Appeal No. 435 January Term, 1975, from the Judgment of Sentence of the Court of Common Pleas, Trial Division, Criminal Section, Philadelphia County, Imposed on Indictment No. 1773, as of October Term, 1974; Paul M. Chalfin, Judge.
Edward G. Rendell, Philadelphia, for appellant.
F. Emmett Fitzpatrick, Dist. Atty., Steven H. Goldblatt, Asst. Dist. Atty., Chief, Appeals Div., Deborah E. Glass, Philadelphia, for appellee.
Jones, C. J., and Eagen, O'Brien, Roberts, Pomeroy, Nix and Manderino, JJ. Manderino, J., filed a dissenting opinion in which Roberts, J., joins.
Judgment of sentence affirmed.
MANDERINO, Justice (dissenting).
I cannot agree with the majority's determination that appellant's confession was "the product of an essentially free and unconstrained choice". Commonwealth v. Alston, 456 Pa. 128, 131, 317 A.2d 241, 243 (1974). This Court has previously held that a confession can be rendered involuntary not necessarily as a result of overbearing
police conduct but rather by an appellant's own condition. Commonwealth v. Ritter, 462 Pa. 214, 340 A.2d 433 (1975). In Ritter, a confession was held to be involuntary in that the "appellant was in no condition to knowingly and voluntarily confess . . . [since he was] . . . in dire need of psychiatric help and exhausted." 340 A.2d at 434. In this case, the evidence reveals that appellant was in great pain when he was questioned by the police and that less than an hour later he was unable to respond to a doctor's attempts to communicate with him. In fact the doctor testified that appellant did not respond to the sewing of appellant's wound which indicated the presence of overriding and significant pain.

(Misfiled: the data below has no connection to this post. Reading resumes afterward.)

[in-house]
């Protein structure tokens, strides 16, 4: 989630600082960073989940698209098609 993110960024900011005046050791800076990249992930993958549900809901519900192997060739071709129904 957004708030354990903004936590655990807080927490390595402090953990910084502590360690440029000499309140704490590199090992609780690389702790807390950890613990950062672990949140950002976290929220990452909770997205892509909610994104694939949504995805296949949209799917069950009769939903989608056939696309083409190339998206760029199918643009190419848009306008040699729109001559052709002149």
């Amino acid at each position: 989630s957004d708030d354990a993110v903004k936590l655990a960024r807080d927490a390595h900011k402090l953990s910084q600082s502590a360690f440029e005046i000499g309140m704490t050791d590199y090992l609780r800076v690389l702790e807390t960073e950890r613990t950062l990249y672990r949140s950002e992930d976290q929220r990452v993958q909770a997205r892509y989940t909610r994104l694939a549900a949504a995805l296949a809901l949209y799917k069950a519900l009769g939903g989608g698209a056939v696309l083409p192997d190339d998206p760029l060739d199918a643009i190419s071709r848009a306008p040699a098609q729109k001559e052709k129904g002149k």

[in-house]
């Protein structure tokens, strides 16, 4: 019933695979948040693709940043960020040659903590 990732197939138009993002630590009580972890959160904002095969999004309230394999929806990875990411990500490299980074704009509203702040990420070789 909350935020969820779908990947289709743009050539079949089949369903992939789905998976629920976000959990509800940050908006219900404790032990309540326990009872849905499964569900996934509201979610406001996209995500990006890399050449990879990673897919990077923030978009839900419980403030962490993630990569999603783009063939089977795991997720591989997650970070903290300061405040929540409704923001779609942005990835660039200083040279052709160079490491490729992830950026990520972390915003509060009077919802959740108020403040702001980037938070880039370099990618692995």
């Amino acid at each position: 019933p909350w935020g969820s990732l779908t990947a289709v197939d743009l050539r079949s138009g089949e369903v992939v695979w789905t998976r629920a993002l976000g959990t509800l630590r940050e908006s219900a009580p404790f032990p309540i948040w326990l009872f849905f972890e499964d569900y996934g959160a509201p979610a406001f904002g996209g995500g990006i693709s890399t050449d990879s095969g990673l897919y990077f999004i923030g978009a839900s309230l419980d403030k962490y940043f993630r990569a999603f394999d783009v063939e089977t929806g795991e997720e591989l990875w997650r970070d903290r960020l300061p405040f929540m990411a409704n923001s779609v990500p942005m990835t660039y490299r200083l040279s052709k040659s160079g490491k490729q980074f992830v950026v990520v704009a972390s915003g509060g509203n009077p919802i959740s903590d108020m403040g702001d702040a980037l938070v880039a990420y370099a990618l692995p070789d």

I must dissent from the majority's opinion. It is clear from the facts that appellant's will was overcome by his physical condition. Therefore, it cannot be said that appellant voluntarily gave the ...